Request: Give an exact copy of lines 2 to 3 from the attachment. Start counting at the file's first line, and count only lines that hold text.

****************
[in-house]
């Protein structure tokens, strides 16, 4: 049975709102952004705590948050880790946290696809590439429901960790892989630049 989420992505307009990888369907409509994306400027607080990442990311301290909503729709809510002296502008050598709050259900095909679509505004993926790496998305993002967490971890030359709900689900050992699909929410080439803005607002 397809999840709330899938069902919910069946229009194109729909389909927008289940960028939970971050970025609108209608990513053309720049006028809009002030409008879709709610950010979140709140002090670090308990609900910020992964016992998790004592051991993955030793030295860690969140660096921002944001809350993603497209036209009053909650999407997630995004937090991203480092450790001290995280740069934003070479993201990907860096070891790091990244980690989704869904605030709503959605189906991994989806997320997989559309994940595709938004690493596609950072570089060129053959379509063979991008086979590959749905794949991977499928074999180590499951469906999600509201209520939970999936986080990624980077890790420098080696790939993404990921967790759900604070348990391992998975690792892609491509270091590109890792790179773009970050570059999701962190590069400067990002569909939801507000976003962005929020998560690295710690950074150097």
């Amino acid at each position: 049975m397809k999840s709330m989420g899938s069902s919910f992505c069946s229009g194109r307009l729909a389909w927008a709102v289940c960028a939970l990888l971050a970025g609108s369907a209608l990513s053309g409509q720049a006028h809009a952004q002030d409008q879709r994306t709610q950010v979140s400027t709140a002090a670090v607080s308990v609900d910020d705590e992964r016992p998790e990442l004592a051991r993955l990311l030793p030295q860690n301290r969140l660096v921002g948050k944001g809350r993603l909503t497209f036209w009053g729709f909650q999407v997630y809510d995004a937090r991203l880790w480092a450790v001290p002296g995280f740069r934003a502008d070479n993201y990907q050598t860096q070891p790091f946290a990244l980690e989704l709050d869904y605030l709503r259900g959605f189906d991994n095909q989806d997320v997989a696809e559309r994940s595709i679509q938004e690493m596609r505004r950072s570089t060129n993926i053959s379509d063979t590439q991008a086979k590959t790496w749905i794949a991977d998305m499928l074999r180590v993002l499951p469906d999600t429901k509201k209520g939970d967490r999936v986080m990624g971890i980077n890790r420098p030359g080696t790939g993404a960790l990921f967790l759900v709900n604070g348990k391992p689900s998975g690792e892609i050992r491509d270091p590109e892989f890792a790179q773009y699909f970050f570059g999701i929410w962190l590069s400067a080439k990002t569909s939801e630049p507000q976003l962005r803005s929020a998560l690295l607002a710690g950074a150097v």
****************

């Protein structure tokens, strides 16, 4: 049975709102952004705590948050880790946290696809590439429901960790892989630049 989420992505307009990888369907409509994306400027607080990442990311301290909503729709809510002296502008050598709050259900095909679509505004993926790496998305993002967490971890030359709900689900050992699909929410080439803005607002 397809999840709330899938069902919910069946229009194109729909389909927008289940960028939970971050970025609108209608990513053309720049006028809009002030409008879709709610950010979140709140002090670090308990609900910020992964016992998790004592051991993955030793030295860690969140660096921002944001809350993603497209036209009053909650999407997630995004937090991203480092450790001290995280740069934003070479993201990907860096070891790091990244980690989704869904605030709503959605189906991994989806997320997989559309994940595709938004690493596609950072570089060129053959379509063979991008086979590959749905794949991977499928074999180590499951469906999600509201209520939970999936986080990624980077890790420098080696790939993404990921967790759900604070348990391992998975690792892609491509270091590109890792790179773009970050570059999701962190590069400067990002569909939801507000976003962005929020998560690295710690950074150097």
């Amino acid at each position: 049975m397809k999840s709330m989420g899938s069902s919910f992505c069946s229009g194109r307009l729909a389909w927008a709102v289940c960028a939970l990888l971050a970025g609108s369907a209608l990513s053309g409509q720049a006028h809009a952004q002030d409008q879709r994306t709610q950010v979140s400027t709140a002090a670090v607080s308990v609900d910020d705590e992964r016992p998790e990442l004592a051991r993955l990311l030793p030295q860690n301290r969140l660096v921002g948050k944001g809350r993603l909503t497209f036209w009053g729709f909650q999407v997630y809510d995004a937090r991203l880790w480092a450790v001290p002296g995280f740069r934003a502008d070479n993201y990907q050598t860096q070891p790091f946290a990244l980690e989704l709050d869904y605030l709503r259900g959605f189906d991994n095909q989806d997320v997989a696809e559309r994940s595709i679509q938004e690493m596609r505004r950072s570089t060129n993926i053959s379509d063979t590439q991008a086979k590959t790496w749905i794949a991977d998305m499928l074999r180590v993002l499951p469906d999600t429901k509201k209520g939970d967490r999936v986080m990624g971890i980077n890790r420098p030359g080696t790939g993404a960790l990921f967790l759900v709900n604070g348990k391992p689900s998975g690792e892609i050992r491509d270091p590109e892989f890792a790179q773009y699909f970050f570059g999701i929410w962190l590069s400067a080439k990002t569909s939801e630049p507000q976003l962005r803005s929020a998560l690295l607002a710690g950074a150097v």